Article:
On appeal, the association argued that summary judgment was improper because the parties had presented conflicting testimony from opposing experts regarding a material fact, the source of the collapse. The association also argued that the trial court had essentially conducted a Frye hearing on the experts’ methods. But the appellate court explained that the association had misunderstood the basis of the trial court’s ruling—the trial court had granted summary judgment because St. Paul had indisputably demonstrated that the methods used by the association’s experts were not generally accepted. The appellate court affirmed the trial court’s grant of summary judgment for St. Paul and adopted its reasoning, finding that the uncontested evidence offered by St. Paul during summary judgment proceedings established that the association’s expert testimony was not generally accepted by the scientific community.
The association also contended that the trial court erred because it denied the association’s motion to compel discovery on the extracontractual claims and CR 56(f) motion to continue St. Paul’s summary judgment hearing until St. Paul had complied with those discovery requests. The association’s additional discovery request related to St. Paul’s alleged failure to investigate the condominiums for rot. The association claimed that St. Paul should have investigated the buildings for rot using the same unaccepted formula that the association’s experts had used.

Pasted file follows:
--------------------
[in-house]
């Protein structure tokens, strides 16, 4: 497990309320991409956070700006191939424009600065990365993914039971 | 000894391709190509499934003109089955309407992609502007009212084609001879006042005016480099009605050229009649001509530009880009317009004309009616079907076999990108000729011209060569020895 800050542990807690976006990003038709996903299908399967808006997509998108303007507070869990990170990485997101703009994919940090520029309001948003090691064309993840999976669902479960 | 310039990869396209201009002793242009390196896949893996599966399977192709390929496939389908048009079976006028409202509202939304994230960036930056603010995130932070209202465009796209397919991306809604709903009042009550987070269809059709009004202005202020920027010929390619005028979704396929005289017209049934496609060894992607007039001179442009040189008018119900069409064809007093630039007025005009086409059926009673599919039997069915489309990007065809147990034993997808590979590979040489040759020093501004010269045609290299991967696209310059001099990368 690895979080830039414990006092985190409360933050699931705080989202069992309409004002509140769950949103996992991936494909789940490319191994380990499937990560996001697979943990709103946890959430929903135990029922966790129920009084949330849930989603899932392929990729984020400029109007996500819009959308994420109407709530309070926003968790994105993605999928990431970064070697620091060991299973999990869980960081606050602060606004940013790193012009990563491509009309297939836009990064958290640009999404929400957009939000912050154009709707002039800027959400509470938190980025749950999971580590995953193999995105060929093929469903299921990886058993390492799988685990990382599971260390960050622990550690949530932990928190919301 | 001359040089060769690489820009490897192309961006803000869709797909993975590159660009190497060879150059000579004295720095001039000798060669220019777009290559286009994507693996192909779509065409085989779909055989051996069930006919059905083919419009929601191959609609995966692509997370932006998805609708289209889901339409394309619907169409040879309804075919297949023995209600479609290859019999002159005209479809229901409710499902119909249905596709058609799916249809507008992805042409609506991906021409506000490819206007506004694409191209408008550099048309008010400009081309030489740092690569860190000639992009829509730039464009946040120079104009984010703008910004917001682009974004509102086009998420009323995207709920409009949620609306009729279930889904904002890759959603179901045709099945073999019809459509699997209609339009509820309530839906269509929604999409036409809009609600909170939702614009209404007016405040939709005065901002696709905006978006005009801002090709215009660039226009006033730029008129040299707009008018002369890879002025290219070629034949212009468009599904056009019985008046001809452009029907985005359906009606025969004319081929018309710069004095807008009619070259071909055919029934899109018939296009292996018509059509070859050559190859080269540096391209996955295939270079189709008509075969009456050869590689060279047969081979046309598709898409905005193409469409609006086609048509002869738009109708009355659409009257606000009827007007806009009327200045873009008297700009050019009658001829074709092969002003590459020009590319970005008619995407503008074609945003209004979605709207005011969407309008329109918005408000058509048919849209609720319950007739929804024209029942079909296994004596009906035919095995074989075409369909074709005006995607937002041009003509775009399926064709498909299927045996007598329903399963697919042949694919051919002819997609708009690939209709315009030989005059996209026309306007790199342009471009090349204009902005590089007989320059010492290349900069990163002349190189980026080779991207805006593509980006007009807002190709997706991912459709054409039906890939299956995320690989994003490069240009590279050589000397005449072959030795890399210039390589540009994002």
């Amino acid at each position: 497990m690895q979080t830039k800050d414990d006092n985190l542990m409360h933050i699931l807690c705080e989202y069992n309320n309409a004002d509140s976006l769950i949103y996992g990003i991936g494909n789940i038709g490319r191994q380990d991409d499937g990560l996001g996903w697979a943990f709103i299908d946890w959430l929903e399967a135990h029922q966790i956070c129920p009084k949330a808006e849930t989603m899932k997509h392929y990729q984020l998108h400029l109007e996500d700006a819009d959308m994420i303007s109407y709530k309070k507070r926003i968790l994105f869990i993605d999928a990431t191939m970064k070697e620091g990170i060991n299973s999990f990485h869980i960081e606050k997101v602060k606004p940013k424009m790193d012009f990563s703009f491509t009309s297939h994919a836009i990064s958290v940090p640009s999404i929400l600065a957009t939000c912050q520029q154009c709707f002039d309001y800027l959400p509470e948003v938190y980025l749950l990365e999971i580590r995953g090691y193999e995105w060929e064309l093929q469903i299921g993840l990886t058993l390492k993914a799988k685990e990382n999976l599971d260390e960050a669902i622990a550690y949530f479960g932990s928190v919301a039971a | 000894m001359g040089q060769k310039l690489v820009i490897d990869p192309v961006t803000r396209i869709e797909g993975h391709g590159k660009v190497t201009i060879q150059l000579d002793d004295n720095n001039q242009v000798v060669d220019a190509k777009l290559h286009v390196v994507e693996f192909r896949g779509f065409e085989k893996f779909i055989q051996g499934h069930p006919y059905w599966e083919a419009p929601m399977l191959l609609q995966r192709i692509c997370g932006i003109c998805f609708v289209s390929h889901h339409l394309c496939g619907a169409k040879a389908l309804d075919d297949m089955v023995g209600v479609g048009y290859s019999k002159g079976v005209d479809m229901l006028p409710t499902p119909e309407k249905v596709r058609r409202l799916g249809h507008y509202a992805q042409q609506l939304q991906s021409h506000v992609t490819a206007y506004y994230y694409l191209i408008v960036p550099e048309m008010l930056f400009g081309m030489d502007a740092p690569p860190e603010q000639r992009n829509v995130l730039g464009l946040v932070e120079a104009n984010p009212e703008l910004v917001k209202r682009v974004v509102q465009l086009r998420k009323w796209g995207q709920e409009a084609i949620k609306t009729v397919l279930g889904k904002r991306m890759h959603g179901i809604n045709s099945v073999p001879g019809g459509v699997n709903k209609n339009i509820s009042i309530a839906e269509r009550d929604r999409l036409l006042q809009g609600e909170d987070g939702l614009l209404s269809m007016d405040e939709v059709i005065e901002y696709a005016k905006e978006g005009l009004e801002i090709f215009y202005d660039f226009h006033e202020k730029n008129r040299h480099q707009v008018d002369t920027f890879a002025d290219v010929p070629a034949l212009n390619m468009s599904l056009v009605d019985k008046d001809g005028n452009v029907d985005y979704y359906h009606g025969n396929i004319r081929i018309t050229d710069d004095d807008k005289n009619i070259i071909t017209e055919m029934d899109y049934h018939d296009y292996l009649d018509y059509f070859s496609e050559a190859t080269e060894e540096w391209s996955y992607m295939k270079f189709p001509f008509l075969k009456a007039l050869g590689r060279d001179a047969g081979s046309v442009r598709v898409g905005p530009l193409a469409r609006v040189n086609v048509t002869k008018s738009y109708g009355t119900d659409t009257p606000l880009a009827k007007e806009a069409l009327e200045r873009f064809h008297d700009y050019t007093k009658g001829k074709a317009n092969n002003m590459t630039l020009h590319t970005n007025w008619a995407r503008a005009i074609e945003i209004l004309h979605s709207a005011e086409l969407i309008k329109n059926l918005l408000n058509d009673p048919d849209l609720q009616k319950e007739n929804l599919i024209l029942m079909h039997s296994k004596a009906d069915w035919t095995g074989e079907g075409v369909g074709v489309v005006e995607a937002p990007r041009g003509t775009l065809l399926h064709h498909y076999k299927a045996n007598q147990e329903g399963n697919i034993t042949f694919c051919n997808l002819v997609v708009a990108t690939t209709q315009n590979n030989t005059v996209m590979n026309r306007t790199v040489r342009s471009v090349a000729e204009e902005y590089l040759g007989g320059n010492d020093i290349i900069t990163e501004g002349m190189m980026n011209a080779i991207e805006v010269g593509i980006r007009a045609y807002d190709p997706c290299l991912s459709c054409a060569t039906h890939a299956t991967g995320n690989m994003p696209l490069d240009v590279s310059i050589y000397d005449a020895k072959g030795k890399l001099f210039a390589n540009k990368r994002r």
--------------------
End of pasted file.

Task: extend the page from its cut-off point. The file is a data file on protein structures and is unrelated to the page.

The appellate court held that the trial court did not abuse its discretion by denying those motions. Because the formula was not generally accepted by the scientific community, St. Paul’s failure to use that formula was not proximately related to the association’s investigative and remedial costs. As such, the motion to compel discovery was not reasonably calculated to lead to the discovery of admissible evidence. CR 26(b)(1). Because additional discovery on this issue would be fruitless, it was unnecessary for the court to continue the summary judgment proceedings to accommodate those requests.